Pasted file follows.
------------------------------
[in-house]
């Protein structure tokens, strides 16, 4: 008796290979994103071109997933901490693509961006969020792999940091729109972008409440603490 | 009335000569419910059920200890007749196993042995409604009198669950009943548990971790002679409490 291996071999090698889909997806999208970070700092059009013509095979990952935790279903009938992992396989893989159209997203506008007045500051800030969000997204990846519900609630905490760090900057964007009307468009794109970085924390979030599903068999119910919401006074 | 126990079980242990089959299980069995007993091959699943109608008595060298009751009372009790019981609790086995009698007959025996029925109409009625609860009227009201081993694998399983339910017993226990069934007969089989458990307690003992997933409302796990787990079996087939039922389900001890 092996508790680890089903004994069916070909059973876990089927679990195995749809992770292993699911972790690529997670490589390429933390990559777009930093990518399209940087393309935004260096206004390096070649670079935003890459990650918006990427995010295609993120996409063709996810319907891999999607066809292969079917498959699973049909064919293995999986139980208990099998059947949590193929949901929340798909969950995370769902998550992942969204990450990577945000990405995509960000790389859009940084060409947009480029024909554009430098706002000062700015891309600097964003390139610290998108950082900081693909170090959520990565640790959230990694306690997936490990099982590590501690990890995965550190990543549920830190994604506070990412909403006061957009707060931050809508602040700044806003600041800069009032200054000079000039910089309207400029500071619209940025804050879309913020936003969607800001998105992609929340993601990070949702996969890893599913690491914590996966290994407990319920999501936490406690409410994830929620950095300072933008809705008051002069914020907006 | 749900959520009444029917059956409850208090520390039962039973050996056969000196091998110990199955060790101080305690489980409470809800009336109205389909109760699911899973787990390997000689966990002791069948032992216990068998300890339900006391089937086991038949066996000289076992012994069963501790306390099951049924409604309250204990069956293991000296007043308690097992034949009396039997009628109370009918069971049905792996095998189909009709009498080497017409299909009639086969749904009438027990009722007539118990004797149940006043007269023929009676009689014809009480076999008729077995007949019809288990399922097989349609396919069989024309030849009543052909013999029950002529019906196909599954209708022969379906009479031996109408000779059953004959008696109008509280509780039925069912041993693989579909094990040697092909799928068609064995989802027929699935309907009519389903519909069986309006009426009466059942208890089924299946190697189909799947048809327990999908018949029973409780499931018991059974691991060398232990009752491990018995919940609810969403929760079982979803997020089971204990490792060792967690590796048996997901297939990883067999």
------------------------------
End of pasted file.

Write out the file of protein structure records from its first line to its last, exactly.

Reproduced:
[in-house]
């Protein structure tokens, strides 16, 4: 008796290979994103071109997933901490693509961006969020792999940091729109972008409440603490 | 009335000569419910059920200890007749196993042995409604009198669950009943548990971790002679409490 291996071999090698889909997806999208970070700092059009013509095979990952935790279903009938992992396989893989159209997203506008007045500051800030969000997204990846519900609630905490760090900057964007009307468009794109970085924390979030599903068999119910919401006074 | 126990079980242990089959299980069995007993091959699943109608008595060298009751009372009790019981609790086995009698007959025996029925109409009625609860009227009201081993694998399983339910017993226990069934007969089989458990307690003992997933409302796990787990079996087939039922389900001890 092996508790680890089903004994069916070909059973876990089927679990195995749809992770292993699911972790690529997670490589390429933390990559777009930093990518399209940087393309935004260096206004390096070649670079935003890459990650918006990427995010295609993120996409063709996810319907891999999607066809292969079917498959699973049909064919293995999986139980208990099998059947949590193929949901929340798909969950995370769902998550992942969204990450990577945000990405995509960000790389859009940084060409947009480029024909554009430098706002000062700015891309600097964003390139610290998108950082900081693909170090959520990565640790959230990694306690997936490990099982590590501690990890995965550190990543549920830190994604506070990412909403006061957009707060931050809508602040700044806003600041800069009032200054000079000039910089309207400029500071619209940025804050879309913020936003969607800001998105992609929340993601990070949702996969890893599913690491914590996966290994407990319920999501936490406690409410994830929620950095300072933008809705008051002069914020907006 | 749900959520009444029917059956409850208090520390039962039973050996056969000196091998110990199955060790101080305690489980409470809800009336109205389909109760699911899973787990390997000689966990002791069948032992216990068998300890339900006391089937086991038949066996000289076992012994069963501790306390099951049924409604309250204990069956293991000296007043308690097992034949009396039997009628109370009918069971049905792996095998189909009709009498080497017409299909009639086969749904009438027990009722007539118990004797149940006043007269023929009676009689014809009480076999008729077995007949019809288990399922097989349609396919069989024309030849009543052909013999029950002529019906196909599954209708022969379906009479031996109408000779059953004959008696109008509280509780039925069912041993693989579909094990040697092909799928068609064995989802027929699935309907009519389903519909069986309006009426009466059942208890089924299946190697189909799947048809327990999908018949029973409780499931018991059974691991060398232990009752491990018995919940609810969403929760079982979803997020089971204990490792060792967690590796048996997901297939990883067999």